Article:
PostHeaderIcon Heavenly Father’s Day at the Garden Gate

Every book has a story behind the story. Over the next several blog posts, I’d like to share with you the story of how the book Heavenly Father’s Day came to be written.

Imagine you are standing at a garden gate. You go through the gate to the path leading into the garden. Up ahead, maybe 15 or 20 feet away, you see a statue. Oh, you think, I’d like to see that statue up close. So you walk down the path toward the statue.

Once you get there, you admire the statue. You walk all around it to appreciate it from all angles. As you travel the circular path around the statue, you notice another path going away from the statue—one you could not see from your original path. As you look down this new path, you see a bright splashing fountain in the distance. You are drawn to get a closer look at the fountain, so you head down this new path.

Once you reach the fountain, yet another path and another destination appear—and another—and another. If you have ever read anything about garden design, you may realize that this is actually the way large gardens are designed. They are supposed to draw you further and further along, always promising something new and interesting to see.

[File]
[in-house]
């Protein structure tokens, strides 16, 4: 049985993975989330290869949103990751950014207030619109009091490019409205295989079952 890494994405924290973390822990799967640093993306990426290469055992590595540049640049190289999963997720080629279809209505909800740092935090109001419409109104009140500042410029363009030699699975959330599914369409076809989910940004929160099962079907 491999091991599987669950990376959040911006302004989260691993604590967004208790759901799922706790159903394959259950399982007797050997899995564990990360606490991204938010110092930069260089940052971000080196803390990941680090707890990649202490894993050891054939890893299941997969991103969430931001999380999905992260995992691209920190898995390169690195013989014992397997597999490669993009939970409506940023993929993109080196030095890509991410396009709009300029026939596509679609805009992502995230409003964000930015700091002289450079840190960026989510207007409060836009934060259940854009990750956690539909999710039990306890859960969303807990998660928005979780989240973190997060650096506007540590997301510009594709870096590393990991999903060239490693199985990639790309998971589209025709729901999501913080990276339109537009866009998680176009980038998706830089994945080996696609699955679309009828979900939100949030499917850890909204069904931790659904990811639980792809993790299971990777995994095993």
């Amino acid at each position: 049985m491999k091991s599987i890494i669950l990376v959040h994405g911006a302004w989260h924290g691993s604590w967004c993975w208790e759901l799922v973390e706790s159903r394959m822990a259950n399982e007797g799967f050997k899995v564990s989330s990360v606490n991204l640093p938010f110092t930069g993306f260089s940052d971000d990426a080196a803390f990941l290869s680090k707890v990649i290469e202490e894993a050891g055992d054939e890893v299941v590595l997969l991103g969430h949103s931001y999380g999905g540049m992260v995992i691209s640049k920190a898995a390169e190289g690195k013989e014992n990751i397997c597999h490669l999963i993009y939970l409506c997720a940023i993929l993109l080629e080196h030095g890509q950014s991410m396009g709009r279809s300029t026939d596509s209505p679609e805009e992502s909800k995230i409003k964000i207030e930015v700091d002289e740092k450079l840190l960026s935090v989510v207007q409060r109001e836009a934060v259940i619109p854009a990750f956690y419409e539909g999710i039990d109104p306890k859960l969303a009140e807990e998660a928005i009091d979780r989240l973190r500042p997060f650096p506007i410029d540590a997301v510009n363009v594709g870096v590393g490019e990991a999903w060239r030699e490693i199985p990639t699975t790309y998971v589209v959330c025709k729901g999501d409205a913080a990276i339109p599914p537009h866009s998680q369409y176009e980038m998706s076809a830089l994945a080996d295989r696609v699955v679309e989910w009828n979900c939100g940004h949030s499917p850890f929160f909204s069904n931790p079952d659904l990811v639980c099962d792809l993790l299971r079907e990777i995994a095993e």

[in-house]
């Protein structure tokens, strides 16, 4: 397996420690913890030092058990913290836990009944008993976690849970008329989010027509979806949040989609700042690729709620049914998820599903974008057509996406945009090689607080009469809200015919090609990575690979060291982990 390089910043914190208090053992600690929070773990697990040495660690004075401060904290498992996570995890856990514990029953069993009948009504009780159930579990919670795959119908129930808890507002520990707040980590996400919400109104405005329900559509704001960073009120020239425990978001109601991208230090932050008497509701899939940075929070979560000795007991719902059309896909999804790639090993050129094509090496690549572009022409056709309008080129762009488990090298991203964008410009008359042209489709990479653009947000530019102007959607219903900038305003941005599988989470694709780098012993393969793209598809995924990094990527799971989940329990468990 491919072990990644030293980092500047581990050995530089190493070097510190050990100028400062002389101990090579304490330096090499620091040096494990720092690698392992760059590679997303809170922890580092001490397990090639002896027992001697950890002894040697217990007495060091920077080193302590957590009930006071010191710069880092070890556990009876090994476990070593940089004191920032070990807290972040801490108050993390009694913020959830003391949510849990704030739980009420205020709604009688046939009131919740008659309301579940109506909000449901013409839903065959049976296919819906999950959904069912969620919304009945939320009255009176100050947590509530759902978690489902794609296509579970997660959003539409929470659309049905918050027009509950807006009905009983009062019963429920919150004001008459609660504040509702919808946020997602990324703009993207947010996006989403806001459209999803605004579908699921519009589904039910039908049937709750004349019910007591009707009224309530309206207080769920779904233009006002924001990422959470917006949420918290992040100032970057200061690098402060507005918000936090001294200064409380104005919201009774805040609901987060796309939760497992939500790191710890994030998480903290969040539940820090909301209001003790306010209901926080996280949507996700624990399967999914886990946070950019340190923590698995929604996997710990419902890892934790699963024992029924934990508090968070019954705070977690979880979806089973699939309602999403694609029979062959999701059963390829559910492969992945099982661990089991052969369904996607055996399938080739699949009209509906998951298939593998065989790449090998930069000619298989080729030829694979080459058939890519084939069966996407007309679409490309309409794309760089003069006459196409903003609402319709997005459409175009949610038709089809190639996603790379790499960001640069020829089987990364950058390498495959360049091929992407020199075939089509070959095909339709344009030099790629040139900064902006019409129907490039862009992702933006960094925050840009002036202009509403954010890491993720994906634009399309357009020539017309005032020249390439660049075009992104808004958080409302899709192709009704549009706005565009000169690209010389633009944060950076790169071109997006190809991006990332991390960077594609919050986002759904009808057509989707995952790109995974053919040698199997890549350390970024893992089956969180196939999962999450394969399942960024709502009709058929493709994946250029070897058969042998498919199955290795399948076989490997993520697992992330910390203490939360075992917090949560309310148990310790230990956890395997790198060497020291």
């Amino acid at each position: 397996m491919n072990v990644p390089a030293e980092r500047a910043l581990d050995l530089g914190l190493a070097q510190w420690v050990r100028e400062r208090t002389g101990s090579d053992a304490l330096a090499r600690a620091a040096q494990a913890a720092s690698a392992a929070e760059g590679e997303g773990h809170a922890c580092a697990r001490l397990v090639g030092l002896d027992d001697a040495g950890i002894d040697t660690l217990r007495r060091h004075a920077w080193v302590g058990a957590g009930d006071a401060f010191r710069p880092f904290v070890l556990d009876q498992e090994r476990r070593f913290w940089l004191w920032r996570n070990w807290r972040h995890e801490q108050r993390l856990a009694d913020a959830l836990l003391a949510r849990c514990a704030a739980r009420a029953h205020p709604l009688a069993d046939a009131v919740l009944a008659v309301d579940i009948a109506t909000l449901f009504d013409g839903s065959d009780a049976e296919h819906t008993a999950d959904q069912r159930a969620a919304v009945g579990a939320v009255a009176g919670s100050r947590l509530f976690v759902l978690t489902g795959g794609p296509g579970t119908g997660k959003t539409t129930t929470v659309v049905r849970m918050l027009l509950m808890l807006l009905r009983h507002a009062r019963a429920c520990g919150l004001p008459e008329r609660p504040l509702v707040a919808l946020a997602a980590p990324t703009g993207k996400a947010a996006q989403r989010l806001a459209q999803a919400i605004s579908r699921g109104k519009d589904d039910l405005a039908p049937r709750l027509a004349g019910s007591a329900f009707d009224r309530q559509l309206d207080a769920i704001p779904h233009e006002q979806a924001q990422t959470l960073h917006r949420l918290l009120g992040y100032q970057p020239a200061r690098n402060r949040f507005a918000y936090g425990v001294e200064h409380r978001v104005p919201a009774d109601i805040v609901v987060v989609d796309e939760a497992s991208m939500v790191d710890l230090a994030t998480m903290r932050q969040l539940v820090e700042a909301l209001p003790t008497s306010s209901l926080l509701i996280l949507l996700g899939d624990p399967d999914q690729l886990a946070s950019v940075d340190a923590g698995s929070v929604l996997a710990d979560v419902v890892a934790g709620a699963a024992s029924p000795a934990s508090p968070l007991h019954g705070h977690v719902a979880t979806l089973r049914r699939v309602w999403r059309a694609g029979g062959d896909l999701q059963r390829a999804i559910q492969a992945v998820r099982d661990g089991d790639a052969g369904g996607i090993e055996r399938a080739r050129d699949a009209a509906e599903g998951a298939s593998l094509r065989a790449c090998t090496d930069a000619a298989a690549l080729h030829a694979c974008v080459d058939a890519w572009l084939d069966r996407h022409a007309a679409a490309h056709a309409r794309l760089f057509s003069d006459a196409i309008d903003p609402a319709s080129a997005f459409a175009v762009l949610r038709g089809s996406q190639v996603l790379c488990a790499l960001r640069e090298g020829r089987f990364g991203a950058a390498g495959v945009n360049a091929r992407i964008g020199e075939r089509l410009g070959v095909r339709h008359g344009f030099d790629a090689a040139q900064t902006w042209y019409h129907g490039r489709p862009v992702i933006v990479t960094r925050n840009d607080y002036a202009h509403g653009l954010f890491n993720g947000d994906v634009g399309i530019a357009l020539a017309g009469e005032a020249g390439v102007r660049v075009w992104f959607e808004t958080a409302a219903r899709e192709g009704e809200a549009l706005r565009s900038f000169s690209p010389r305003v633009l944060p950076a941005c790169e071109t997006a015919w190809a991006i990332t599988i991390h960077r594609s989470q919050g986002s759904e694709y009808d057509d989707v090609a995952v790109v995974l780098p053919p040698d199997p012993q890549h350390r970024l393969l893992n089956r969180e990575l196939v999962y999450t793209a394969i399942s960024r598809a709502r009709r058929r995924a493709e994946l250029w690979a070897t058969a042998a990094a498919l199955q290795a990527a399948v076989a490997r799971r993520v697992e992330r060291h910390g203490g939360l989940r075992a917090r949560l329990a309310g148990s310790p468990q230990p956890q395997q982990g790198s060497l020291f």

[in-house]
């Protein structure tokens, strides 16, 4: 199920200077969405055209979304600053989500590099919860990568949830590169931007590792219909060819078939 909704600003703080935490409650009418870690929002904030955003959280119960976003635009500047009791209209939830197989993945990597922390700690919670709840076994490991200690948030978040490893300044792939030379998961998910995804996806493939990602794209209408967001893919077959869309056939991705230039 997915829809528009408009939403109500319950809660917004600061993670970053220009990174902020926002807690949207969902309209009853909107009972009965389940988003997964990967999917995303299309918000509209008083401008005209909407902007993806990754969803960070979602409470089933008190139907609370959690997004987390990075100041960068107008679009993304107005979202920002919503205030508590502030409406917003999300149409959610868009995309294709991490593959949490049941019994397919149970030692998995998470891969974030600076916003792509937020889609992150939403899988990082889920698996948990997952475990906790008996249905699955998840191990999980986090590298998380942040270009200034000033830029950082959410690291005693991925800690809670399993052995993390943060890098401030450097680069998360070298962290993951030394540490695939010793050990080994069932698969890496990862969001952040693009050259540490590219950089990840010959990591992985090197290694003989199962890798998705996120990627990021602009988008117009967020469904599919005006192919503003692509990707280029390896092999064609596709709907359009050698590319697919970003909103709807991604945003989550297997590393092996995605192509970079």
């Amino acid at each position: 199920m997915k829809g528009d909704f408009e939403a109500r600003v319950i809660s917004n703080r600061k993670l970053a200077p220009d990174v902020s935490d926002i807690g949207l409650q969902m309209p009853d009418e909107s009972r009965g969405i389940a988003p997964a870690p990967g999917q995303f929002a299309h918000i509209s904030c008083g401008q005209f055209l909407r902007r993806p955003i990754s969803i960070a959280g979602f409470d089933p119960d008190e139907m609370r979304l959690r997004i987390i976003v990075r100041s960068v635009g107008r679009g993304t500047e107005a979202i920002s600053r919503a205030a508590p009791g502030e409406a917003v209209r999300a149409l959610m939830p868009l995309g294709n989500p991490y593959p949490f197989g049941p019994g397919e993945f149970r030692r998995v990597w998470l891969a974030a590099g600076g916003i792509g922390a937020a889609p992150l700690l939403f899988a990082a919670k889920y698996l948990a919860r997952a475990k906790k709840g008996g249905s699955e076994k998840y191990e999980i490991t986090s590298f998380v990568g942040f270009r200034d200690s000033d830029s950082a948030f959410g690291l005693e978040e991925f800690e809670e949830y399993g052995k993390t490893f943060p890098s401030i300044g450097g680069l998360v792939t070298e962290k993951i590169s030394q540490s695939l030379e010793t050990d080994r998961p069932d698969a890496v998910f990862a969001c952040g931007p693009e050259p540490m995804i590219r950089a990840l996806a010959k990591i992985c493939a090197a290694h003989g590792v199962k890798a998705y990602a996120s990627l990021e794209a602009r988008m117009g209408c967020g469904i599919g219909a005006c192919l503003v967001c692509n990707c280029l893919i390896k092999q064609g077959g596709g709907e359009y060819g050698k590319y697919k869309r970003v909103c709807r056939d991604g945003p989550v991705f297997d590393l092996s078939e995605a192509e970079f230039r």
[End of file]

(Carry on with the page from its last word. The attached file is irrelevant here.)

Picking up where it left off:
This is the way God works in our lives. God is a master garden designer. He has designed your life as a garden. As you reach each destination, he shows you something else ahead, some new goal to strive for.

Sometimes we are tempted to create our own grand design. We like to do five-year plans, ten-year plans, career plans. Those are all nice to think about and to help us make choices now: what college or tech school to attend, what subjects to study, which corporation to work for, and so on throughout our lives. But just remember that old saying about “the best laid plans of mice and men.” Don’t be disappointed if you suddenly find a garden path that dead-ends or goes somewhere unexpected.

Christians are particularly called to let God lead them through the garden—to be in control of their lives. We call it “stepping out in faith.” Aside from the garden analogy, my favorite visual interpretation of this principle can be seen in Indiana Jones and the Last Crusade. Indiana is near the end of his search for the Holy Grail when his path seems to end at a great chasm, much too large to jump across. He remembers the clue about stepping out in faith. He takes a step and hits a rock bridge, previously invisible to him. His faith is rewarded, and he is allowed to proceed on his quest.

The path of faith is the one I was asked to travel in writing my first book, Heavenly Father’s Day. But before I get specifically into how the book came to be written, I’d like to share with you the story of Discovering My Spiritual Gift.

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